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Kennedys publishes Marine and Logistics Report 2023

Posted on: 22 March 2023

As businesses started to look towards a post-COVID-19 recovery, the war in Ukraine threw global supply chain resilience back into the spotlight, says in an announcement international legal firm Kennedys, which published its Marine and Logistics Report 2023. This, along with ongoing technological change, environmental, social and governance (ESG) related risks and a fragile economic environment, makes it increasingly important for insurers to consider those key trends driving claims activity.

The pandemic and extreme weather events of 2021 and 2022 led to a sharp spike in claims. Across the globe, transport infrastructure and routes were affected by flooding, wildfires, extreme cold and extreme highs in temperatures.

The war in Ukraine added additional challenges to global supply chains, and while these are hopefully easing, the volatile geopolitical landscape means that trade wars and civil protests are likely to continue to impact the marine and logistics sectors and their insurers as a result of supply chain disruption.

We have also seen efficiencies made by embracing technological advancements cancelled out by an inability to trade as a result of a cyber attack, and pandemic outbreaks resulting in manufacturing shutdowns, port closures and labour shortages.

In addition to global events, the domestic legislative and regulatory environment is continuing to shift in order to respond to the growing use of technology and the need to innovate towards greener modes of transportation.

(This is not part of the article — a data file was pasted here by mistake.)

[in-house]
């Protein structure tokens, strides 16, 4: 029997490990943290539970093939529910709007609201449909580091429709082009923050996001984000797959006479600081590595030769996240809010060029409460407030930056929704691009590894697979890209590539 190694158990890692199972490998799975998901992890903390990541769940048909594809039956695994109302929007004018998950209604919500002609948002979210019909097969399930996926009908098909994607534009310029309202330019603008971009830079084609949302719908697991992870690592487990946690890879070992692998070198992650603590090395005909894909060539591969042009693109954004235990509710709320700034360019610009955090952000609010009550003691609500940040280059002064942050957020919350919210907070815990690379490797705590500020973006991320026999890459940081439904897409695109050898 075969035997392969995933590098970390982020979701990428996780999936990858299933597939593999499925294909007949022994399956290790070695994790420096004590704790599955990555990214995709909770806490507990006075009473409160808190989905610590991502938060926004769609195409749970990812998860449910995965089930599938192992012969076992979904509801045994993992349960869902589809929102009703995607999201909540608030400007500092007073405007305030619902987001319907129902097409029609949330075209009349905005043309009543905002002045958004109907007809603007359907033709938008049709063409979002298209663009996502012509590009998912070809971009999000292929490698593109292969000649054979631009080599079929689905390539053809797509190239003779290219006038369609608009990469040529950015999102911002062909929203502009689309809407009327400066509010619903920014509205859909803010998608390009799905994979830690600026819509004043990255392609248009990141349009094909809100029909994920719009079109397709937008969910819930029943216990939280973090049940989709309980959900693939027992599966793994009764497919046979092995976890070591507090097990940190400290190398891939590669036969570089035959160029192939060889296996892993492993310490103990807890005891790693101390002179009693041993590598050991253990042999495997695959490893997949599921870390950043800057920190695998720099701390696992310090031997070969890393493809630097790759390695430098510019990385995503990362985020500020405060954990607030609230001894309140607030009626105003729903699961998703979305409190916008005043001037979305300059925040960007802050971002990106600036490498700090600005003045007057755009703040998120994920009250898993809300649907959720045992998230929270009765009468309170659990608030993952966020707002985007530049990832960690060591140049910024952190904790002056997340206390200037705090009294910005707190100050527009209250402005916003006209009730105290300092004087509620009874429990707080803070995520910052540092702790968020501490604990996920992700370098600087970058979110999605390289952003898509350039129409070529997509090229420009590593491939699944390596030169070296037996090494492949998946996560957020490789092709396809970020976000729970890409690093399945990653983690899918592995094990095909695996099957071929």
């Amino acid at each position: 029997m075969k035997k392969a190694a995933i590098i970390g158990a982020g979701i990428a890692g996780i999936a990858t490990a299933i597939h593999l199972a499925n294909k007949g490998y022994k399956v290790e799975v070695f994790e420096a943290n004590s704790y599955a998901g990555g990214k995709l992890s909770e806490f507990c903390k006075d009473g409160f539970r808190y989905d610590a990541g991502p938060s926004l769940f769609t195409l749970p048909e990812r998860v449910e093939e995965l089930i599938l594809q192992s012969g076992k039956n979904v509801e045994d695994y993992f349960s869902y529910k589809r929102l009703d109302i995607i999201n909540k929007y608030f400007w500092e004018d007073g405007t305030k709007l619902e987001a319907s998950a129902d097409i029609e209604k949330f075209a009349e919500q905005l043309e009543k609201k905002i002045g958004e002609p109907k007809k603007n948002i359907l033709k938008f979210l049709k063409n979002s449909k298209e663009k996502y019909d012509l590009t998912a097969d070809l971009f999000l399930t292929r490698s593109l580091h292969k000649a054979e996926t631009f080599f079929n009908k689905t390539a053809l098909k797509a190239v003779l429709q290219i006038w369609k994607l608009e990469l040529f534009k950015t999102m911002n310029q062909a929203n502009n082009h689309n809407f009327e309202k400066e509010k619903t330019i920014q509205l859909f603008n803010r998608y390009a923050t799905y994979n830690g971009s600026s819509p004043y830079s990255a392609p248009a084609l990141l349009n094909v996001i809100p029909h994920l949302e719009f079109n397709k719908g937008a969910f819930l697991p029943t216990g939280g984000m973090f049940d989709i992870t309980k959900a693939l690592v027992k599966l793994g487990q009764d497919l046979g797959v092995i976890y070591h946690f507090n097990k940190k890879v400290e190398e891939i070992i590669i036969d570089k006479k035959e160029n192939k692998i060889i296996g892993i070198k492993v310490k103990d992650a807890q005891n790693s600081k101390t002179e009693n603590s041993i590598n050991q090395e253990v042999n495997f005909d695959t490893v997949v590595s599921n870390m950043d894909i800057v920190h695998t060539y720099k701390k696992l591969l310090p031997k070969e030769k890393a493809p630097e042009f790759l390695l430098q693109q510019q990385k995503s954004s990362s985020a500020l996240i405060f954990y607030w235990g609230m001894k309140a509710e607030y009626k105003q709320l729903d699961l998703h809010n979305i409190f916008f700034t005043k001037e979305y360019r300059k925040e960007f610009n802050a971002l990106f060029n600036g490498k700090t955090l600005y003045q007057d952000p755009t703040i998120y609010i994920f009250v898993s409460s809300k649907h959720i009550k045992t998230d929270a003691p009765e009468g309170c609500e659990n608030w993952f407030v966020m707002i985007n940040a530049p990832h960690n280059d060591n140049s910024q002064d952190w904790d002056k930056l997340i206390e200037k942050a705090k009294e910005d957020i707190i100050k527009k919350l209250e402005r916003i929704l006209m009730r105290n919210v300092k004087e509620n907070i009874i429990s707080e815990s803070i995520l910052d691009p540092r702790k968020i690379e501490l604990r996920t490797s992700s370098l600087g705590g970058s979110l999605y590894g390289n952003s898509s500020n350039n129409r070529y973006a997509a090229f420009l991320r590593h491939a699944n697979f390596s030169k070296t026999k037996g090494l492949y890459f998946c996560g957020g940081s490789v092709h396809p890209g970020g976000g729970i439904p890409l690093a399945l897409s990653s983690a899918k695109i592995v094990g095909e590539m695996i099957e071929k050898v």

The report examines the risks related to these key trends, including the relevant regulatory and legislative developments to watch.

Environmental, social and governance (ESG)
2023 is likely to produce more global regulatory intervention in the ESG space as the drive for transparency, clarity and consistency gathers pace. As well as climate related activity, we anticipate seeing an escalating focus on social issues such as diversity, equity and inclusion (DEI), human rights, and modern slavery.

We also look at key regulatory and legislative developments in this area, including the UN’s agreement concerning the International Carriage of Dangerous Goods by Road and the Energy Efficiency Existing Ship Index and Carbon Intensity Indicator requirements from the IMO.

Geopolitical risks
The impact of geopolitical risks – those risks associated with conflict or tension between countries or states – can be felt across all marine lines. There is also a clear interrelation between the geopolitical landscape and other priority topics for marine insurers, including rising inflation, ESG considerations and reputational risk.

In this report, we focus on the the impact of the war in Ukraine, government policies and rising costs, and supply chain disruptions. We also provide a spotlight on recent instability in the Latin American region.

Innovation through the use of technology is poised to continue transforming the marine insurance industry and its associated businesses, facilitating growth and furthering resilience. This transformation requires long-established practices and supporting legislation and regulation to evolve in order to fully embrace the benefits, and respond to additional challenges.

In this report, we discuss the use of autonomous and self-driving vehicles, and the increased use of warehouse management systems.

Claims inflation
Rising inflation is a topic of continuing global concern. Similarly, excess claims inflation – that is, changes in the cost of claims beyond ordinary economic inflation – remains a priority for the entire insurance industry, requiring careful consideration to ensure business resilience and adequate claims management.

Supply chain disruption and the impact of group actions are two key areas we discuss in relation to claims inflation in this report.

Download the full report here.

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